The first study ever conducted by the government to analyze the $150 billion private student loan market concluded that Congress should think about allowing students to unburden loans in bankruptcy and should force schools to take more action to protect students from taking on risky loans.
These two conclusions were a result of the study which was mandated by the Dodd-Frank Wall Street reform law. The study was published by the Consumer Financial Protection Bureau and the Department of Education. The study found that during the last economic boom private lenders provided risky student loans to a fast-growing student population to the extent that the market in these loans increased by $15 billion in the seven year period from 2001 to 2008.
The study found fault with the marketing of these loans, pointing out that the loans had weak underwriting standards, with lower credit score requirements so that more loans could be sold. It was common for the loans to be directly marketed to students, completely bypassing financial aid officers who help students make decisions regarding their financial aid packages and whether a large debt burden is prudent.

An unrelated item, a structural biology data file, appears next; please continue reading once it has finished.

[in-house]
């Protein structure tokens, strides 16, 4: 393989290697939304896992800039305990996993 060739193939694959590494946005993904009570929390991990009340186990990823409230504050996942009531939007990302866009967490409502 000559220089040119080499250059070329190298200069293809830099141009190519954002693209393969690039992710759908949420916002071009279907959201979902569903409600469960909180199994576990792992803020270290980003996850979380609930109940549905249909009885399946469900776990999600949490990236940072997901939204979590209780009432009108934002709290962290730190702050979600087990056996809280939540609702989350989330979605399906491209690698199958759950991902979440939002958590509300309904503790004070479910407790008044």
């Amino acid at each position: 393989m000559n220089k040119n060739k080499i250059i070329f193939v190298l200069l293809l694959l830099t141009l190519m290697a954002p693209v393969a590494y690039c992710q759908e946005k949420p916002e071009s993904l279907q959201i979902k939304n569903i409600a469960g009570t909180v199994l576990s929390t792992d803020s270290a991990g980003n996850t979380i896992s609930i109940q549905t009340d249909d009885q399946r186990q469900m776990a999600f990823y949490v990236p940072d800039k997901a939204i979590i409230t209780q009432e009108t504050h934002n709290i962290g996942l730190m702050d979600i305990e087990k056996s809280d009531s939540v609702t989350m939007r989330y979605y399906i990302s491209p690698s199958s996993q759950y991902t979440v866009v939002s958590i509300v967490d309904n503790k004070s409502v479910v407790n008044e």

“In many cases, the school could not review the borrower’s financial need, compare it to the loan amount, or even verify that the borrower was enrolled,” the report states.
Students have increasingly been defaulting on their loans. There are about 850,000 loans worth over $8.1 billion in default now- about 5 percent of all private loans.
“Subprime-style lending went to college and now students are paying the price,” U.S. Education Secretary Arne Duncan said.
The situation has improved since the financial crisis of 2008. In that year the Department of Education purchases practically the entire private loan market- part of the giant government bailout. Since that time lending standards have gone up considerably. It is now much more difficult for lenders to sell loans directly to students. In 2011 about 90 percent of all student loans required and had a creditworthy co-signer, compared with only about 67 percent back in 2008. Financial aid officers review at least 90 percent of loans. Online tools are under development to help students compare loan terms and to understand their obligations.
“Students were yet another group of consumers that were hurt by the boom and bust of the financial crisis,” Consumer Financial Protection Bureau Director Richard Cordray said. “They are now overwhelmed by debt and regret the decision.”
The agencies that did the survey say that they have made their recommendations, now Congress must take the next step to protect students.